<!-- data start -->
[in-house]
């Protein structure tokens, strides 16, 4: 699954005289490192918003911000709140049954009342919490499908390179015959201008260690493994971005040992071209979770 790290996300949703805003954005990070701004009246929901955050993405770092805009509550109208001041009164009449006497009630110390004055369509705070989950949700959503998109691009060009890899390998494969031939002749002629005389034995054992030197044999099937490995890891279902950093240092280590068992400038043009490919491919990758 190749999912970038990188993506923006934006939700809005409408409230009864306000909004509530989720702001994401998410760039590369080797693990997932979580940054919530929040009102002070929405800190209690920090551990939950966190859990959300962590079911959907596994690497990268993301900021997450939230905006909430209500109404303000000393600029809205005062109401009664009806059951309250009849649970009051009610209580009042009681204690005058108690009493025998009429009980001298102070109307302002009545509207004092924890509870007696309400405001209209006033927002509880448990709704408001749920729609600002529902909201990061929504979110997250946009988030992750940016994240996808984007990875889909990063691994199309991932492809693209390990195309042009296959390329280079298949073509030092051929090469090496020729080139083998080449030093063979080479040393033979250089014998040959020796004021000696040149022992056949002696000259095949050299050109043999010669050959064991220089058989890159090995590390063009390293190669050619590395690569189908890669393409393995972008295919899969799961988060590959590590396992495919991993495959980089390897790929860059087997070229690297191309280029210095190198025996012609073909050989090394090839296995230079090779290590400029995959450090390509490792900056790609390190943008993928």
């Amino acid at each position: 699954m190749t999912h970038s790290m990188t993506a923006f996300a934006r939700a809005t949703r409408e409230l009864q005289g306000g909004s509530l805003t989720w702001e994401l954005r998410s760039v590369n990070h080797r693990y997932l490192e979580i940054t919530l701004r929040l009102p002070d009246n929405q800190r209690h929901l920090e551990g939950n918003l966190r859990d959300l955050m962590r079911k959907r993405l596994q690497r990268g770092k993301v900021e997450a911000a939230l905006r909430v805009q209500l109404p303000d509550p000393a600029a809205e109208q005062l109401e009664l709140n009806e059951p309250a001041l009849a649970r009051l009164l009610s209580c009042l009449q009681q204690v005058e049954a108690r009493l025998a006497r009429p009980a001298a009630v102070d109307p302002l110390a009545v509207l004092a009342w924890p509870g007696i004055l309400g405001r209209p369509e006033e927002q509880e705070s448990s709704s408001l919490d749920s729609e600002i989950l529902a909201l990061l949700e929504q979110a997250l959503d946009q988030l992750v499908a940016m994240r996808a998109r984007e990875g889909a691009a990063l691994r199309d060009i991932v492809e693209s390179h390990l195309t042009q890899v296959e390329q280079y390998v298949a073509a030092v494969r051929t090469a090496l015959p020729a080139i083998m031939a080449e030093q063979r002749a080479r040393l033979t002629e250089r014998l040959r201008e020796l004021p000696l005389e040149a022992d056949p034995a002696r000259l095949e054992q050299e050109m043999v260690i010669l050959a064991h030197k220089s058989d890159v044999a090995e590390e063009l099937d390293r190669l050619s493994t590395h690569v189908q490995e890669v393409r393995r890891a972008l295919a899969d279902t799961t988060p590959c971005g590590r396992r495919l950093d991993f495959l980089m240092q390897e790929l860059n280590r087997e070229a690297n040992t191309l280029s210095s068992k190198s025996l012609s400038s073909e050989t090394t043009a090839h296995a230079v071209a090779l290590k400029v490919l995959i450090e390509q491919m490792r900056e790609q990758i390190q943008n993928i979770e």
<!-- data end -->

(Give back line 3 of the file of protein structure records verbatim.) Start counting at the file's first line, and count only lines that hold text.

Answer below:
């Amino acid at each position: 699954m190749t999912h970038s790290m990188t993506a923006f996300a934006r939700a809005t949703r409408e409230l009864q005289g306000g909004s509530l805003t989720w702001e994401l954005r998410s760039v590369n990070h080797r693990y997932l490192e979580i940054t919530l701004r929040l009102p002070d009246n929405q800190r209690h929901l920090e551990g939950n918003l966190r859990d959300l955050m962590r079911k959907r993405l596994q690497r990268g770092k993301v900021e997450a911000a939230l905006r909430v805009q209500l109404p303000d509550p000393a600029a809205e109208q005062l109401e009664l709140n009806e059951p309250a001041l009849a649970r009051l009164l009610s209580c009042l009449q009681q204690v005058e049954a108690r009493l025998a006497r009429p009980a001298a009630v102070d109307p302002l110390a009545v509207l004092a009342w924890p509870g007696i004055l309400g405001r209209p369509e006033e927002q509880e705070s448990s709704s408001l919490d749920s729609e600002i989950l529902a909201l990061l949700e929504q979110a997250l959503d946009q988030l992750v499908a940016m994240r996808a998109r984007e990875g889909a691009a990063l691994r199309d060009i991932v492809e693209s390179h390990l195309t042009q890899v296959e390329q280079y390998v298949a073509a030092v494969r051929t090469a090496l015959p020729a080139i083998m031939a080449e030093q063979r002749a080479r040393l033979t002629e250089r014998l040959r201008e020796l004021p000696l005389e040149a022992d056949p034995a002696r000259l095949e054992q050299e050109m043999v260690i010669l050959a064991h030197k220089s058989d890159v044999a090995e590390e063009l099937d390293r190669l050619s493994t590395h690569v189908q490995e890669v393409r393995r890891a972008l295919a899969d279902t799961t988060p590959c971005g590590r396992r495919l950093d991993f495959l980089m240092q390897e790929l860059n280590r087997e070229a690297n040992t191309l280029s210095s068992k190198s025996l012609s400038s073909e050989t090394t043009a090839h296995a230079v071209a090779l290590k400029v490919l995959i450090e390509q491919m490792r900056e790609q990758i390190q943008n993928i979770e």